Hey kids! Remember, even though films are replacing more and more real objects with computer-generated imagery, you may still be asked to put a life-size replica of those objects in your local airport. Check out this video where Weta Workshop builds giant eagles for the Wellington Airport as part of a promotion for The Hobbit: The Desolation of Smaug.
If you have an hour to spare, this PBS special from 1981 is all about the making of Raiders of the Lost Ark. It’s quite in-depth and full of a lot of the practical and technical aspects of creating a film as ambitious as this one was. While this documentary does not touch on props much, it is fascinating to see all the practical challenges which needed to be solved in the days before computer graphics took over everything.
I like this charming antique story of talking tools who argue over who is the most important when it comes to constructing a wooden box. Guess what? It only works when the tools work together and play their unique role.
Finally, production designer K.K. Barrett talks about creating the unique futuristic world of Her. The movie itself, a sci-fi romance film from Spike Jonze, looks fascinating. Though production design is somewhat removed from the world of props, it is always interesting to read how the various production departments on a film work together, and the interview deals a lot with how the physical objects and tactile qualities of the world relate to the story of the film, which is something props masters do deal with.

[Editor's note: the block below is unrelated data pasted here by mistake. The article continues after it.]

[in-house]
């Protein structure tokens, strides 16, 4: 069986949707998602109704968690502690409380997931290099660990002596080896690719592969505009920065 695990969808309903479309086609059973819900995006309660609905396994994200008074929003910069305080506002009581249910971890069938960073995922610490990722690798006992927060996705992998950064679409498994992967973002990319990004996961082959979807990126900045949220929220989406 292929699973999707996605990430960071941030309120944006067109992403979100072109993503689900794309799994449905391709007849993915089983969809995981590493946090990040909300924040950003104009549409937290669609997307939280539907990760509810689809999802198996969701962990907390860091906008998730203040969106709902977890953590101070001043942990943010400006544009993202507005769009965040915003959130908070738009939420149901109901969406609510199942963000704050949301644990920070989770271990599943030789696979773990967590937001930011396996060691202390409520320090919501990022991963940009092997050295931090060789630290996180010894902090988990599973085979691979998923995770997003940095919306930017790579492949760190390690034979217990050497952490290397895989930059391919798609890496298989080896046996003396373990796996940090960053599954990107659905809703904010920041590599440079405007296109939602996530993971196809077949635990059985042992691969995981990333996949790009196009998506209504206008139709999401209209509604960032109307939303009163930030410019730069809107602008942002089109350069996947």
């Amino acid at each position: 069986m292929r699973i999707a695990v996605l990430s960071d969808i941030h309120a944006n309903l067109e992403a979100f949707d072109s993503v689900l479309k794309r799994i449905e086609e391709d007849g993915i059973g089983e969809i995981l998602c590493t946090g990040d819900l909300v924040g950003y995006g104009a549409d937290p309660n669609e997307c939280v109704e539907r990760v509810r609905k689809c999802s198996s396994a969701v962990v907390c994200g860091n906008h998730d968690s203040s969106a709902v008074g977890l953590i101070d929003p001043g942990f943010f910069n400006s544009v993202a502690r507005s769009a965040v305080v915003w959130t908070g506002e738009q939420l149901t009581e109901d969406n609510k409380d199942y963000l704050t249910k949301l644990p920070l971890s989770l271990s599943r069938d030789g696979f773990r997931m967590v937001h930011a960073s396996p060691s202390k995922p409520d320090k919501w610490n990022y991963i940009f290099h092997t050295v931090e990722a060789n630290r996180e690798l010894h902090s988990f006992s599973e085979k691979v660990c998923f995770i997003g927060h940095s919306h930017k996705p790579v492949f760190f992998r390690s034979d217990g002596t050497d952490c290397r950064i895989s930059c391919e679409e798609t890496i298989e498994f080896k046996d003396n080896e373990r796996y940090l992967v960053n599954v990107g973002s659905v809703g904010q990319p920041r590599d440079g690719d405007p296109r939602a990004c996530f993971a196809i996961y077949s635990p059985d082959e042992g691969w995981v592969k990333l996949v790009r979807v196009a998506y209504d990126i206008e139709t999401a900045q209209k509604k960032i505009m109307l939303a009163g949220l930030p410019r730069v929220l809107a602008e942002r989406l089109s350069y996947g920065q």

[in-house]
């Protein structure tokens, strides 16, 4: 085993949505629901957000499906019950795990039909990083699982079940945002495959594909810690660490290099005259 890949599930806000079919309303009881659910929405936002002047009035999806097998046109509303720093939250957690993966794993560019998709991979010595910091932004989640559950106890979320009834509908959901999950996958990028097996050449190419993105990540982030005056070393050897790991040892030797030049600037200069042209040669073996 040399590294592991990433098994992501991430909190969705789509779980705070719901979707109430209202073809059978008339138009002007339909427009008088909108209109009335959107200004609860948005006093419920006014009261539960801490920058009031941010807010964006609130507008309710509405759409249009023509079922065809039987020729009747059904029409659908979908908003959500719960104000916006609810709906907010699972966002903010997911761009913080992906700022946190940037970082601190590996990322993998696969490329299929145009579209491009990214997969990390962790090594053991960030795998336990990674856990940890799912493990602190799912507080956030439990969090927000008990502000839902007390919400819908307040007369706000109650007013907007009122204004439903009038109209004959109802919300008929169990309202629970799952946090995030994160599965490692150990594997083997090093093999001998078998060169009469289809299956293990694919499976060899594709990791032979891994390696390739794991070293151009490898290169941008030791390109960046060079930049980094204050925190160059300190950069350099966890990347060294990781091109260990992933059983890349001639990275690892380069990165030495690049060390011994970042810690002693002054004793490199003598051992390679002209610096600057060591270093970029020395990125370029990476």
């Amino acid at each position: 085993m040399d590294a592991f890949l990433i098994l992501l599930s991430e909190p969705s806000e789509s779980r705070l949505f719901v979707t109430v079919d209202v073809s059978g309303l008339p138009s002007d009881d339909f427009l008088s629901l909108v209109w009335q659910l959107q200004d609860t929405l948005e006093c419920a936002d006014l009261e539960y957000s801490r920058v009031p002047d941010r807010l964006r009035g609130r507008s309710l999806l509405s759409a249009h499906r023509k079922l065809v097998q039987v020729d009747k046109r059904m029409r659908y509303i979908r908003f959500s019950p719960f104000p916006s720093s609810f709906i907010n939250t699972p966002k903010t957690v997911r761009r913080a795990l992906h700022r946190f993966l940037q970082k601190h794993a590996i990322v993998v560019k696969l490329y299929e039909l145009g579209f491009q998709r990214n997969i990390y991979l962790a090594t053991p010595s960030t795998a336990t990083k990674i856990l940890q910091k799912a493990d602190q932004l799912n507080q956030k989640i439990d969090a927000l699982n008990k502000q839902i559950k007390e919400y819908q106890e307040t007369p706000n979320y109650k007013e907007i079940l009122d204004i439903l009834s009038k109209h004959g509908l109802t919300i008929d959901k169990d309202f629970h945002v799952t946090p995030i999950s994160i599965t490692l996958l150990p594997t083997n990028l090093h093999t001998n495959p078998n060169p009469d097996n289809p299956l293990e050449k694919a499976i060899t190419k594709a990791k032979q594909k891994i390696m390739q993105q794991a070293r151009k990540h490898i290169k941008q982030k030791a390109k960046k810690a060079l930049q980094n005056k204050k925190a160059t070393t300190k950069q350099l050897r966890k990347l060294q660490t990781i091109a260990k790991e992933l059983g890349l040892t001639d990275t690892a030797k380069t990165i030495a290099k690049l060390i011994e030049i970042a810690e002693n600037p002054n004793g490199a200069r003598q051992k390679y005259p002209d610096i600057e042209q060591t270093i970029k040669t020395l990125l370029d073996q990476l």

Well, I am off this weekend to Bucknell University, where I will be signing copies of my book during Homecoming Weekend. If you are in Central Pennsylvania, feel free to stop on by. I’ll try to post pictures and updates on my Twitter. I also have some stories I’ve found around the Internet this week:
Props master extraordinaire Jim Guy is profiled in yet another news article. He talks about how he got started, his favorite parts of the job, and how new people can begin a career in props.
LiveScience takes a look at the technology behind horror-movie monsters. Though it seems a lot of films just use CGI for everything, many effects are still practical. In fact, advances in technology have made it easier to use all sorts of prosthetic, animatronic and makeup effects for movies.
While we’re on monsters (it is nearly Halloween, after all), I enjoyed this article on a Philippine monster-making company. Their creatures are actually based on the characters from Philippine folklore, but done in a more-Western style.
The Credits talks with the makeup maestro for the new Carrie film. They discuss in detail how they did the infamous “pouring of blood” scene; it’s a little trickier than you might expect, but it led to a much more consistent result on-screen.
Finally, Non-Toxic Kids lays out ten reasons we need stronger laws about toxic chemicals. Though aimed at parents, the reasons are just as relevant to props people. While we may feel adequately informed about the dangers of industrial chemicals and supplies, we also use plenty of household cleaners and chemicals that you may not realize are also toxic.
Making and finding props for theatre, film, and hobbies